Amid the massive devastation of super storm Sandy that has touched virtually everyone in Long Beach, L.I., the light of caring and giving shined brightly this week.
Many teachers from public and parochial schools throughout Long Island who were off on Veterans Day came to the Long Beach Ice Rink to help in the sorting of massive donations of food, clothing, personal items, and household supplies. Like the teachers, students who also had the day off and were out of school for much of the storm assisted in the effort.
Six families from Great Neck showed up to sort clothing by gender and size.
"We came with our moms and brothers and sisters," said Orli Cole, 14. "We were looking to volunteer for something, and we learned of this online."
Jacky Kislin, also 14, said they had all volunteered the previous week in Brooklyn. "In the last two weeks, we have had one day of school," she said.
Outside the ice skating rink on Magnolia Boulevard, a line of people waited patiently for donated food, clothing and household supplies. Two weeks after the storm, many of the residents still did not have electricity in their homes.
In front of the ice rink, representatives from FEGS offered bagels, cream cheese, juice, and coffee to those in need.
Zach Solomon, 24, whose home had to be gutted due to the flooding, spearheaded his own effort to help storm victims. He handed out new blankets, toothpaste, toothbrushes, socks and flashlight batteries that he purchased from the money he raised. He said he thought of the idea after remembering that a friend had started a nonprofit to help Katrina victims.
"Within the first 48 hours after I sent out 150 e-mails, we had raised nearly $10,000," Solomon said. "We used it to buy 500 blankets, and we have a lot more money left to buy other things."
At the ice rink, Bob Piazza, Long Beach's park's commissioner, said the city has "stopped accepting donations so we can catch up with sorting what we have."
He pointed to unsorted bags of clothing that filled half the rink's bleachers.
"It's estimated to be in excess of 40 tons," he said. "We've taken in food and household goods and cleaning supplies, and as there is a demand for it we run it out [to those on line]."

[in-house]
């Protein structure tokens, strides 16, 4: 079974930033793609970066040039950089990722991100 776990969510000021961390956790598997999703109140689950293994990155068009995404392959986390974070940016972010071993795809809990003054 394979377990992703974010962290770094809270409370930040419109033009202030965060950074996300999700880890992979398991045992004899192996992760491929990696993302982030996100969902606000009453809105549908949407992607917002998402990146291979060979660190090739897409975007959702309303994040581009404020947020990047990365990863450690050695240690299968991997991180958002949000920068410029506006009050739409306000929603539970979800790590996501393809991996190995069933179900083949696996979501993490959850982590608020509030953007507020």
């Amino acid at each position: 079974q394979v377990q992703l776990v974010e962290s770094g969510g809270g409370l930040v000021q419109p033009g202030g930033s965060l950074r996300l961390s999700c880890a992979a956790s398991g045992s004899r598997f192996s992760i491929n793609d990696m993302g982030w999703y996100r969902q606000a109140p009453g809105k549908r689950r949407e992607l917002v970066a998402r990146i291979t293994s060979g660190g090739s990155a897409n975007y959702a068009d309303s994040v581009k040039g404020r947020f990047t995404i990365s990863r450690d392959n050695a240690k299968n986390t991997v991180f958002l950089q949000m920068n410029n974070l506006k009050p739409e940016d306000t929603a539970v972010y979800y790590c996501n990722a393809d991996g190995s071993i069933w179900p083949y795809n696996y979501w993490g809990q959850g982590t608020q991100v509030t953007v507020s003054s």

Piazza said they are planning to send what is not needed to other communities that can use it.
At the Holocaust Memorial and Tolerance Center of Nassau County dinner on Tuesday night, Gov. Andrew Cuomo thanked the 550 attendees for coming to the event, despite their own difficulties with the storm. Speaking about the destruction experienced by Long Beach and other communities throughout Long Island and New York City, he noted that Sandy was one of three storms he has confronted since he became governor 22 months ago. He fears Sandy is not the storm of the century, but a new reality for which we must prepare.
While promising that New York will rebuild "better and smarter," to prepare for future storms, Cuomo noted that he was touched by the spirit of caring communities that he observed throughout the state. He noted that a lesson learned from the Holocaust -- and that the Holocaust Center teaches -- is that we cannot stand idly by as others suffer. He added that we are all responsible for one another, and that the ethos of kindness and cooperation is alive and well in New York State.
In the wake of Sandy, the time has never been more appropriate for the 92Y's new initiative to inaugurate a national day of spending that emphasizes giving back. Giving Tuesday, which will be launched November 27, is garnering the support of retailers, charities, organizations and individuals to inspire a day of giving and celebration of our country's time-honored traditions of philanthropy and volunteerism.
You can help by spreading the word about the importance of giving back and joining in the conversation at givingtuesday.org, or on Twitter by following the hashtag #givingtuesday.
This originally appeared here.
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